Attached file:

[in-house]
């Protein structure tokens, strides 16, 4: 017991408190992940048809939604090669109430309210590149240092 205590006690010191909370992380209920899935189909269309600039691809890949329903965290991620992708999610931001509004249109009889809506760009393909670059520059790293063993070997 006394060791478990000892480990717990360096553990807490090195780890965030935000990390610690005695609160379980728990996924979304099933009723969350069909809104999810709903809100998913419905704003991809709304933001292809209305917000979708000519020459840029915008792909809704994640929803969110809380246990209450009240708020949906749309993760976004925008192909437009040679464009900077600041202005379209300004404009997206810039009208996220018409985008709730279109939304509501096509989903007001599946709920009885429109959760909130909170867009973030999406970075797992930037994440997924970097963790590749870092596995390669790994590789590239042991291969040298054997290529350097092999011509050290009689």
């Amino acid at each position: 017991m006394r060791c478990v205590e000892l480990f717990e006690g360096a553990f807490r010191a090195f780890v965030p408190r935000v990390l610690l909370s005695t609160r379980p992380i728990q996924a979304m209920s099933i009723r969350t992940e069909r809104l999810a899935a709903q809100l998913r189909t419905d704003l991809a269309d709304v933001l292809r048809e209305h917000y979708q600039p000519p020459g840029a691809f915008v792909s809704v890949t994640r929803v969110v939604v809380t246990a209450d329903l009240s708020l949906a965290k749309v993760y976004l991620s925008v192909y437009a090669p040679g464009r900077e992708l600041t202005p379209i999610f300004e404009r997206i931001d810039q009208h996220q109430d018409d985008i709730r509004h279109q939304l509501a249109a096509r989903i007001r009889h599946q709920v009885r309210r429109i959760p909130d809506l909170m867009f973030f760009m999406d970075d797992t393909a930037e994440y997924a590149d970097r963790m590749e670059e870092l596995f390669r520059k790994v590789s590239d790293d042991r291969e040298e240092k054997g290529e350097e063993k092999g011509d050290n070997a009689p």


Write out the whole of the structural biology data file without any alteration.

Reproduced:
[in-house]
């Protein structure tokens, strides 16, 4: 017991408190992940048809939604090669109430309210590149240092 205590006690010191909370992380209920899935189909269309600039691809890949329903965290991620992708999610931001509004249109009889809506760009393909670059520059790293063993070997 006394060791478990000892480990717990360096553990807490090195780890965030935000990390610690005695609160379980728990996924979304099933009723969350069909809104999810709903809100998913419905704003991809709304933001292809209305917000979708000519020459840029915008792909809704994640929803969110809380246990209450009240708020949906749309993760976004925008192909437009040679464009900077600041202005379209300004404009997206810039009208996220018409985008709730279109939304509501096509989903007001599946709920009885429109959760909130909170867009973030999406970075797992930037994440997924970097963790590749870092596995390669790994590789590239042991291969040298054997290529350097092999011509050290009689």
């Amino acid at each position: 017991m006394r060791c478990v205590e000892l480990f717990e006690g360096a553990f807490r010191a090195f780890v965030p408190r935000v990390l610690l909370s005695t609160r379980p992380i728990q996924a979304m209920s099933i009723r969350t992940e069909r809104l999810a899935a709903q809100l998913r189909t419905d704003l991809a269309d709304v933001l292809r048809e209305h917000y979708q600039p000519p020459g840029a691809f915008v792909s809704v890949t994640r929803v969110v939604v809380t246990a209450d329903l009240s708020l949906a965290k749309v993760y976004l991620s925008v192909y437009a090669p040679g464009r900077e992708l600041t202005p379209i999610f300004e404009r997206i931001d810039q009208h996220q109430d018409d985008i709730r509004h279109q939304l509501a249109a096509r989903i007001r009889h599946q709920v009885r309210r429109i959760p909130d809506l909170m867009f973030f760009m999406d970075d797992t393909a930037e994440y997924a590149d970097r963790m590749e670059e870092l596995f390669r520059k790994v590789s590239d790293d042991r291969e040298e240092k054997g290529e350097e063993k092999g011509d050290n070997a009689p």